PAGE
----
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What are the most important factors influencing the career choices of flavorists? While I can only speak for myself, there is a long list of factors to consider, but some of them, such as regulatory expertise, are inextricably linked to the size and breadth of a company's business.
Not much has changed in my priorities; perhaps financial reward has crept up the list a little, but continuing to learn is still the greatest pleasure. I suspect many flavorists have similar motivations, and it is interesting to consider whether these criteria are better served by a large flavor company or a small organization. For most flavorists these are the only viable choices because core listings by key accounts have made industry consolidation a priority in recent years. Many midsized flavor companies have disappeared.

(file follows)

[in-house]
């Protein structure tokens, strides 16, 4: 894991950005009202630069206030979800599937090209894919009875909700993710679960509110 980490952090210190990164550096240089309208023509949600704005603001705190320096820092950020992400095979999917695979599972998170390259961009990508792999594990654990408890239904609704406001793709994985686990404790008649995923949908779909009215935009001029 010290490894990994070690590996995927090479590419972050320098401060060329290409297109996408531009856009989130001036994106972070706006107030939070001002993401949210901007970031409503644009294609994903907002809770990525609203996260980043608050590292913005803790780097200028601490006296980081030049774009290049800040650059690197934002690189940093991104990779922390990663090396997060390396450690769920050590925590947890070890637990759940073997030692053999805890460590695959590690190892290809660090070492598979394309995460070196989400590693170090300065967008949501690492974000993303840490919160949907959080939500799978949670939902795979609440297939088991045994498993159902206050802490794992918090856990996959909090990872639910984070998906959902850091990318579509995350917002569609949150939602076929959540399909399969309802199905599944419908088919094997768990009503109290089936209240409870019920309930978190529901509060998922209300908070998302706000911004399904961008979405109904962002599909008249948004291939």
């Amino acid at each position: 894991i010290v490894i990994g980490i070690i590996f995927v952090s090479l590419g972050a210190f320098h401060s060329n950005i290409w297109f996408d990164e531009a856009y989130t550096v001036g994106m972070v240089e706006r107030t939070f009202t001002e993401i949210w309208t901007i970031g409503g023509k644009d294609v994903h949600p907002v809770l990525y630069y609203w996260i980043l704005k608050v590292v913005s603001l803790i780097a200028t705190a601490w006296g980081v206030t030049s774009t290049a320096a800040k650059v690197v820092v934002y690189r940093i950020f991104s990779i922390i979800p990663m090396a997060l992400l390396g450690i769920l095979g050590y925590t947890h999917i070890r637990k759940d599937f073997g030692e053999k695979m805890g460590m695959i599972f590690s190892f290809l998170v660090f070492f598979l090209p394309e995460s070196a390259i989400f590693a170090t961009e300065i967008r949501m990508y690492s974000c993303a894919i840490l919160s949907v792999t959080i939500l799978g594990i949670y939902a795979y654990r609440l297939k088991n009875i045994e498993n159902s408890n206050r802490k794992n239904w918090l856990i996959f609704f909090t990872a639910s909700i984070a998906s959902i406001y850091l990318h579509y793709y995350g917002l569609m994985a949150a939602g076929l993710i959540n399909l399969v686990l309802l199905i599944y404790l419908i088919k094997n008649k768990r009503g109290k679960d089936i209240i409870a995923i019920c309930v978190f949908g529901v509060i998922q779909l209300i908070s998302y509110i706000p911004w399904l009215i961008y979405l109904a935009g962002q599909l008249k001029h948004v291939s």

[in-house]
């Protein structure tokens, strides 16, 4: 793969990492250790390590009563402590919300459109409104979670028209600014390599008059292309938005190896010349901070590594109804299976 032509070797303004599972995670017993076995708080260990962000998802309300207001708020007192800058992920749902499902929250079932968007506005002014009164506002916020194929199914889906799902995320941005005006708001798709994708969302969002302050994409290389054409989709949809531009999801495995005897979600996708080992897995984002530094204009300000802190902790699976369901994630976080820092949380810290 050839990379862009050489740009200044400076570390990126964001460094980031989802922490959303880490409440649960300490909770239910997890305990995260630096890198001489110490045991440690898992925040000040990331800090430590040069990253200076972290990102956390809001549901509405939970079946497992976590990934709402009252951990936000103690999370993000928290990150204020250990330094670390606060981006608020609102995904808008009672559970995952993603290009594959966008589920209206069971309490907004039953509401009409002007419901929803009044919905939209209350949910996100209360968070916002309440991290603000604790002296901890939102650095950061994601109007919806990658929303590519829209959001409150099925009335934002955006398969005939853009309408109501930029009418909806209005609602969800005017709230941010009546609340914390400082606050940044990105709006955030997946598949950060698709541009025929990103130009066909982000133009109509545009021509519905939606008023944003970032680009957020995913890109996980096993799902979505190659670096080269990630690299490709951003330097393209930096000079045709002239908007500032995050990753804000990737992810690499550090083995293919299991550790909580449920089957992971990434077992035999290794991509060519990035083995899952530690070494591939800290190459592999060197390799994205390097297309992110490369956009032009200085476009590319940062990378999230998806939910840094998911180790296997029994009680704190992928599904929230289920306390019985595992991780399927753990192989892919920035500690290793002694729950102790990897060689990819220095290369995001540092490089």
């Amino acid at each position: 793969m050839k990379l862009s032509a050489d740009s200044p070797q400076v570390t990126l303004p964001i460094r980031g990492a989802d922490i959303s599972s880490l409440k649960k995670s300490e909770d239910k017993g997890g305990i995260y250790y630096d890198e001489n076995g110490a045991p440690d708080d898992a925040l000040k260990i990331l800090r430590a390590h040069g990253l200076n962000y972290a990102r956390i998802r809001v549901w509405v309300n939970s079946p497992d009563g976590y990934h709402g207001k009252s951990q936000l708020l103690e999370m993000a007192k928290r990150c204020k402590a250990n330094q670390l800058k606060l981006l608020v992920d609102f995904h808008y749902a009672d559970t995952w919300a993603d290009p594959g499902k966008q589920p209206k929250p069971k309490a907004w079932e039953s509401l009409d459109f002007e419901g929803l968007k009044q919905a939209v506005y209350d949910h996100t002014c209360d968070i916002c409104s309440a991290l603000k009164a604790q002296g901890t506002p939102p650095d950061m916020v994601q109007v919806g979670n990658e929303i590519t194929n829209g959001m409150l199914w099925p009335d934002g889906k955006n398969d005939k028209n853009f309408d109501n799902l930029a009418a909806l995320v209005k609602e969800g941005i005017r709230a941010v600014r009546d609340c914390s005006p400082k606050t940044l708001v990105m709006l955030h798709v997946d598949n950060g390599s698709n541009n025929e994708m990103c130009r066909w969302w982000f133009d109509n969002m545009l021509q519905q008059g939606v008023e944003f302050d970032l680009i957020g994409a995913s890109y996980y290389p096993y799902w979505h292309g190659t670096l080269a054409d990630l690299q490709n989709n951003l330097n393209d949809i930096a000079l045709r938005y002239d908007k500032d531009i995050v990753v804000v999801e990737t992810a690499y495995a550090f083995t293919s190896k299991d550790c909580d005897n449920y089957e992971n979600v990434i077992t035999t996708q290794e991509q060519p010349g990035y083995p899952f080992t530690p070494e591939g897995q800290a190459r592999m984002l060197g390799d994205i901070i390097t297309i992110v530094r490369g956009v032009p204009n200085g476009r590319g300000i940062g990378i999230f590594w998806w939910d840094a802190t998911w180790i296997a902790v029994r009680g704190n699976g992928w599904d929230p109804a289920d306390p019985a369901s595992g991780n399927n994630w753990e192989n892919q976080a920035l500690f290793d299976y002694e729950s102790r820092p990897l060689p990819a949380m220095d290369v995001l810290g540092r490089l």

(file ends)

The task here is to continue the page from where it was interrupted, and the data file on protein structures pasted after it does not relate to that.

Large companies would appear to have a clear advantage. They usually need to cover the full range of flavor types in order to provide the breadth of service required by the major global accounts. Small companies often concentrate on a niche market, where they can provide a competitive advantage. Only large companies can afford a comprehensive and fairly academic research and development function and, in a good company, the fruits of this research should be learning that is freely available to flavorists. In practice, the choice is not quite this clear cut. The formal training that most large companies once took pride in has been cut by many, because it is always the easiest target in times of stress. On the other side of the equation, small companies always provide trainee flavorists with exposure to every aspect of the company, something that is entirely lacking in large bureaucracies.
This is only an excerpt of the full article that appeared in P&F Magazine. The full content is not currently available online.